Jun 142015

THBExpansive murals, vertical spirals, size changes that make you feel like you are looking up & down into a scene, these are the calling cards of a man once called America’s best-known contemporary painter, Thomas Hart Benton— and the subject of a special Peabody Essex Museum exhibit.

In fact, this is the first major exhibition on Thomas Hart Benton (1889-1975) in more than 25 years and the first ever to explore important connections between Benton’s art and the movies. American Epics: Thomas Hart Benton and Hollywood was organized by the PEM in collaboration with the Nelson-Atkins Museum of Art (Kansas City, Missouri) and the Amon Carter Museum of American Art (Fort Worth). It will be at PEM through September 7th in the Special Exhibition Galleries.

Benton’s art & style will also be the theme for “Epic Adventures,” this month’s PEM/PM late night evening party.

But first some background on Mr. Benton. According to PEM, Benton became acutely aware of storytelling’s shift toward motion pictures after working briefly in the silent film industry, and “developed a cinematic style of painting that melded European art historical traditions and modern movie production techniques.”

In paintings, murals, drawings, prints and illustrated books, Benton reinvented national narratives for 20th-century America and captivated the public with his visual storytelling.

Benton’s story is fascinating, the ups / the downs (an informal survey of museum-goers at all the participating institutions revealed that only 25% had even heard of Benton), how he perfected his technique and how he was received are all part of this PEM podcast.

And, if you have the time, this WBUR (90.9 FM, Boston’s National Public radio news station) feature story provides extra insights.

For example, besides the paintings to see in this exhibit, there is something you can actually touch. In the WBUR report, it is mentioned that “the artist fashioned clay models of characters and scenery that he would light up like tiny Hollywood film sets, then painting them. There’s a replica of a surviving Benton clay model (or maquettes) in the PEM show. The original was too delicate and valuable to ship, so in a first for the museum, curators actually created a 3-D print.”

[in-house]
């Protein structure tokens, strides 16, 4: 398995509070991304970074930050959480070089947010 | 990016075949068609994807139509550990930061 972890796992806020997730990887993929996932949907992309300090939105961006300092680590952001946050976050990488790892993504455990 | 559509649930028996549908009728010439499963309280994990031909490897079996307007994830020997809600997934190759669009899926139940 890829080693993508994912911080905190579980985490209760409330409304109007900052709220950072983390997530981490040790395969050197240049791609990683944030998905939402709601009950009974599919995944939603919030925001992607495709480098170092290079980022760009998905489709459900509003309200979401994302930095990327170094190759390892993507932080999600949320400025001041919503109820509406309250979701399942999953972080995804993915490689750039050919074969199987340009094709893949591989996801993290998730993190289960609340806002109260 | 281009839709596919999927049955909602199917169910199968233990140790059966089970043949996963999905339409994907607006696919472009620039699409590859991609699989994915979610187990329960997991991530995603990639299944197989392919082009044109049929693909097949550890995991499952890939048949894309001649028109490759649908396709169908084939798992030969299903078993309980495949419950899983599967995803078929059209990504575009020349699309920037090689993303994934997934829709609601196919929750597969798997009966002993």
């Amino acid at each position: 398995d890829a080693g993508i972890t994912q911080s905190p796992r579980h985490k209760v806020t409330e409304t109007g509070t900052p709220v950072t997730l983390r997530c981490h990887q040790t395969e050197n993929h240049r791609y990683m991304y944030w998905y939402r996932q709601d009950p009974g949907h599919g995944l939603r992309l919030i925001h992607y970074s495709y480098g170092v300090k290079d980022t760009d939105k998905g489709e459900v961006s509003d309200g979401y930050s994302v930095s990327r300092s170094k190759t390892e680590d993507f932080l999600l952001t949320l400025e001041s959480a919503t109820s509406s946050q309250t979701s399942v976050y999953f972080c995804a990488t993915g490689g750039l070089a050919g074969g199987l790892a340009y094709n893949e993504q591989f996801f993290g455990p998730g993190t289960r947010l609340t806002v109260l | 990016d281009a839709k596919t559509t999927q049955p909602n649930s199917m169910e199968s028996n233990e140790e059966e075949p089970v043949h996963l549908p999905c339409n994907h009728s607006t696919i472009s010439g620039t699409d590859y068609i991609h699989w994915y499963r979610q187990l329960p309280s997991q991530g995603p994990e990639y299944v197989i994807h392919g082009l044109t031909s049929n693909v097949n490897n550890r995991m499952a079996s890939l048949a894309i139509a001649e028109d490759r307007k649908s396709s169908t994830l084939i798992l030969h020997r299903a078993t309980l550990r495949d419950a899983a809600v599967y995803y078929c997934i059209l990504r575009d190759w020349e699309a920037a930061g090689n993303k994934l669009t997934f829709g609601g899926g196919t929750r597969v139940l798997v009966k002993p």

This is interesting in itself as Benton once said, ‘I feel my paintings in my hands.”

The WBUR story also mentioned that Benton constantly traveled; his road trips sought out authentic stories, scenes and characters to populate his works.

As the great American road trip, from Easy Rider to National Lampoon’s Vacation, still inspires a sense of freedom and exploration, PEM/PM for June 18 from 6-9 pm invites you to follow artist Benton’s travels across America with map and postcard art, real-life road stories, a travel-themed beer tasting and gallery talks.

Also featured at this month’s PEM/PM evening are folk music sessions by Dan Blakeslee and Jennifer Evans, a visit from the Mobile Museum of American Artifacts and an author talk / signing with Andre Dubus III.

As always, a cash bar and refreshments available; members and Salem residents (with ID) free, nonmembers $10 at the door for PEM/PM.

The American Epics: Thomas Hart Benton and Hollywood exhibition was made possible in part by Bank of America and a major grant from the National Endowment for the Humanities: Celebrating 50 Years of Excellence. The National Endowment for the Arts and Carolyn and Peter S. Lynch and The Lynch Foundation provided generous support. Christie’s provided in-kind support. The East India Marine Associates of the Peabody Essex Museum also provided support.

For more info, go to PEM website or call 978-745-9500. The Peabody Essex Museum is located at East India Square (161 Essex St) Salem, Massachusetts.

(Cover photo “Bootleggers” Art © T.H. Benton and R.P. Benton Testamentary Trusts/UMB Bank Trustee/Licensed by VAGA, New York, NY)


 Leave a Reply

You may use these HTML tags and attributes: <a href="" title=""> <abbr title=""> <acronym title=""> <b> <blockquote cite=""> <cite> <code> <del datetime=""> <em> <i> <q cite=""> <s> <strike> <strong>